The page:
Today I’m on a mini-rant. I say it’s a mini-rant because it’s not really that earth-shattering and all-important. I mean, c’mon, it’s about tulip bulbs, so how much angst can any one person really generate around that topic? But in truth, this did piss me off, just a little bit, and I thought I’d share it here to see what you guys think. Early Christmas decorating woes at Wal-Mart turned me into somewhat of a Scrooge, or is that a ghoul? I’m not sure anymore. It’s almost Halloween, but I was looked at nativity scenes and Christmas trees this weekend.
I usually do my weekend grocery shopping at Wal-Mart, king and queen of all that can be bought in this world. Because it’s Columbus Day weekend, and I always planted my spring-flowing bulbs on Columbus Day weekend, I decided to wander into the garden area to see what colors they had left and what I might add to my flower garden.
I wandered into a winter wonderland…in October. Early Christmas decorating had struck!
The entire garden center area, save for a small, dusty back corner, had already been transformed into Christmas! If I wanted an artificial Christmas tree- they had it. If I wanted a package of non-breakable ornaments, it was on the shelf. Garland? Stockings to hang by the chimney with care? Got it.
Tulips bulbs? Daffodil bulbs? Crocus?
Not going to happen.
I asked the cashier. She shrugged and said, “No, we were sold out of those a long time ago.”
Good Lord, lady, I wanted to ask, how many did you have in the first place? And did anyone bother to tell those poor souls buying tulip bulbs in July how to store them properly so that they wouldn’t sprout early? I mean, early Christmas decorating may help sales, but what about your customers?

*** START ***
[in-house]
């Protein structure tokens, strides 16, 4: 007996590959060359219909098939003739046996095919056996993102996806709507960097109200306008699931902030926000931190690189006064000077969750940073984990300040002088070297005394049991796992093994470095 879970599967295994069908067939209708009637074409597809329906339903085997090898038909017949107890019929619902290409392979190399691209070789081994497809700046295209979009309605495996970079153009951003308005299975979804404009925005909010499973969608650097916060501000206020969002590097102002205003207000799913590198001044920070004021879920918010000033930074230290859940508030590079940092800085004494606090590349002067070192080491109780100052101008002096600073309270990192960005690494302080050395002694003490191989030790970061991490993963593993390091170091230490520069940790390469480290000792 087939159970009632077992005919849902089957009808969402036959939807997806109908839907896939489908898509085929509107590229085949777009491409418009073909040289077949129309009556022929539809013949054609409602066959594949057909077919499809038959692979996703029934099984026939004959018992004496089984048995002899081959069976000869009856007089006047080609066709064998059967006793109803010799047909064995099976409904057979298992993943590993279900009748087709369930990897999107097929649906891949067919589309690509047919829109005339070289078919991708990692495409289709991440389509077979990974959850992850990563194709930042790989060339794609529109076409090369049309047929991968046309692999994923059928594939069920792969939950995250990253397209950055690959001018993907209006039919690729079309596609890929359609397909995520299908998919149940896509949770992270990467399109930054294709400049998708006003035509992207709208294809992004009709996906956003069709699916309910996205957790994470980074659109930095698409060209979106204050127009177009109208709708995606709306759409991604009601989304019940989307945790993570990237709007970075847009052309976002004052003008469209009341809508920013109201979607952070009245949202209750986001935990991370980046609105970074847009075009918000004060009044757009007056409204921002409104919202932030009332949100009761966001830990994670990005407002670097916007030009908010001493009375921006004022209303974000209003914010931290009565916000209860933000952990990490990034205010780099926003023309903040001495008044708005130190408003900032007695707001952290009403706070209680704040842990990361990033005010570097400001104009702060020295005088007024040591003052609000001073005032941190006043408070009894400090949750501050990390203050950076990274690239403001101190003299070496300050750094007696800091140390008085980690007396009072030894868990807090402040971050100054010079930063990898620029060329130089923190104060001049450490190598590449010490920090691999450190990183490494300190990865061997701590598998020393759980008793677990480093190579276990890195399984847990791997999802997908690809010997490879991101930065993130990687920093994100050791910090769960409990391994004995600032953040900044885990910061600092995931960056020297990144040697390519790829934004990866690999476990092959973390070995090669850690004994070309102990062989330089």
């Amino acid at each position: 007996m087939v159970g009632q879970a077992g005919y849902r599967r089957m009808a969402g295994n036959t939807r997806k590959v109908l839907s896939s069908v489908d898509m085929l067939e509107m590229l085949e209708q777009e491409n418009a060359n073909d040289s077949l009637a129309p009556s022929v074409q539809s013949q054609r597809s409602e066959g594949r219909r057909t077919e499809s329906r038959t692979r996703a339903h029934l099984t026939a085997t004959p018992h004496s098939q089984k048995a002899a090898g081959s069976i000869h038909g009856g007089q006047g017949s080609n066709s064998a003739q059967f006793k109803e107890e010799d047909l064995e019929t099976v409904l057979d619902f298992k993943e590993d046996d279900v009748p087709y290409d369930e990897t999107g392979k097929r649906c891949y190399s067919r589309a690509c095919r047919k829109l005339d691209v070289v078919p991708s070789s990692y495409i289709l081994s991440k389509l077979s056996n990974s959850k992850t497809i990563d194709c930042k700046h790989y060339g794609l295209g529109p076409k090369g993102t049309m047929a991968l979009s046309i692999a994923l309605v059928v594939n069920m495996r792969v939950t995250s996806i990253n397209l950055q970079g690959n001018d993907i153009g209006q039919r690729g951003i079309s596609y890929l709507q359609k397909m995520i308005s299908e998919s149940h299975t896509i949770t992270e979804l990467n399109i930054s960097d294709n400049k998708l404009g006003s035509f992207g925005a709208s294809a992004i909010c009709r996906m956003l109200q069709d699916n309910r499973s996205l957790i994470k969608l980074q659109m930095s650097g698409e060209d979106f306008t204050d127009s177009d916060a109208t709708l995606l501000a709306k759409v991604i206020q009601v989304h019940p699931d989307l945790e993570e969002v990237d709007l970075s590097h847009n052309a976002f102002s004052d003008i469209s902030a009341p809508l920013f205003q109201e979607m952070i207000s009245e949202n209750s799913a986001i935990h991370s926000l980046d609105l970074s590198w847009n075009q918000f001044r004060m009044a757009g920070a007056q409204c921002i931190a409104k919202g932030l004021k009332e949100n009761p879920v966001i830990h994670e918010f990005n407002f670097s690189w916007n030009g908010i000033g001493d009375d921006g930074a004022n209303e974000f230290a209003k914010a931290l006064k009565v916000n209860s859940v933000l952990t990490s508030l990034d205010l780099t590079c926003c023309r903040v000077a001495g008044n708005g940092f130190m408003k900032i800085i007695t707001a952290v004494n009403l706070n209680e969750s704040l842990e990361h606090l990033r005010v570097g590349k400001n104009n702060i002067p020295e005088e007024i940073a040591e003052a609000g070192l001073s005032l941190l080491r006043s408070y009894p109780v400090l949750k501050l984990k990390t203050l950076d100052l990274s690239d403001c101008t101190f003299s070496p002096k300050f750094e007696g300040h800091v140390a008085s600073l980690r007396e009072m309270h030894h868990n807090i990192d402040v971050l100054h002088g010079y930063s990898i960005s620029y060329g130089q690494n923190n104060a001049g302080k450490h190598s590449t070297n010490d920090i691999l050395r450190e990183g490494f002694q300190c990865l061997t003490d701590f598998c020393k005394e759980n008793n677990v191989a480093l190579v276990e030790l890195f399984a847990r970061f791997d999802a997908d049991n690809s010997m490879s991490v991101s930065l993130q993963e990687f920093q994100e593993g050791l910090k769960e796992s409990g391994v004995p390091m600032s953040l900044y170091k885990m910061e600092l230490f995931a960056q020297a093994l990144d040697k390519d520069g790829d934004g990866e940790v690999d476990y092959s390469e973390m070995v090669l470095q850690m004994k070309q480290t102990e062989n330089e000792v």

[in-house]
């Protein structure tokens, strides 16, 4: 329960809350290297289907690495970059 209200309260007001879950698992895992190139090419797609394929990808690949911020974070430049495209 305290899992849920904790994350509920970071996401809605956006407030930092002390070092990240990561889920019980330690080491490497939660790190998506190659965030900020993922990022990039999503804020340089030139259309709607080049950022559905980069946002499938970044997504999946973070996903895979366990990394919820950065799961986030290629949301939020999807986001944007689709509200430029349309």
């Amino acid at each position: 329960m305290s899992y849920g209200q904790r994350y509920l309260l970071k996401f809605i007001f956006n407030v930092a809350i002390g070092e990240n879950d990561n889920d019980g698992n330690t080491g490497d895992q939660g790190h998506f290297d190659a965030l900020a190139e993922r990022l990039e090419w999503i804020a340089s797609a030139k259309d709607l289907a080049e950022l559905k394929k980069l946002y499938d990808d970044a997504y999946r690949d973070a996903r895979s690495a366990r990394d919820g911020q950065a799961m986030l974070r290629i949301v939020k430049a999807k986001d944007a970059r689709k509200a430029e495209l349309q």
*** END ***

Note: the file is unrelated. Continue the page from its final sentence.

Here in south central Virginia, you can safely plant your spring-flowering bulbs anytime from now until the ground freezes solid. If you plant them too early, you run the risk of having them sprout early. While they won’t die, they will expend precious energy growing leaves that will only be nipped by the fall frost.
I’m neither a killjoy nor a purist, but it seems to me that you could have your garden center remain a garden center until, say, Halloween. Then you’ve got three weeks to prepare it for Christmas. If you work the overnight shift, it can be done in one to two weeks. How do I know this? Simple. I was a marketing manager for a major garden center in the northeast, and that’s how we transitioned several departments from gardening tools and supplies into the Christmas Shop!
In the meantime, however, I’m stuck staring at trays of glittering ornaments, red velveteen bows, and ceramic Christmas houses nicer than my own.
And nary a tulip bulb in sight.
Oh, well. At least they had cat litter and apples in stock, so my shopping trip wasn’t in vain. But I did have my heart set on adding more flowers to the garden next spring. Looks like I need to plan better next year and order from a catalog…probably in July…to make sure I have what I need after all.
Does early Christmas decorating bother you, too? Leave a comment here!
Jeanne Grunert is a certified Virginia Master Gardener and the author of several gardening books. Her garden articles, photographs, and interviews have been featured in The Herb Companion, Virginia Gardener, and Cultivate, the magazine of the National Farm Bureau. She is the founder of The Christian Herbalists group and a popular local lecturer on culinary herbs and herbs for health, raised bed gardening, and horticulture therapy.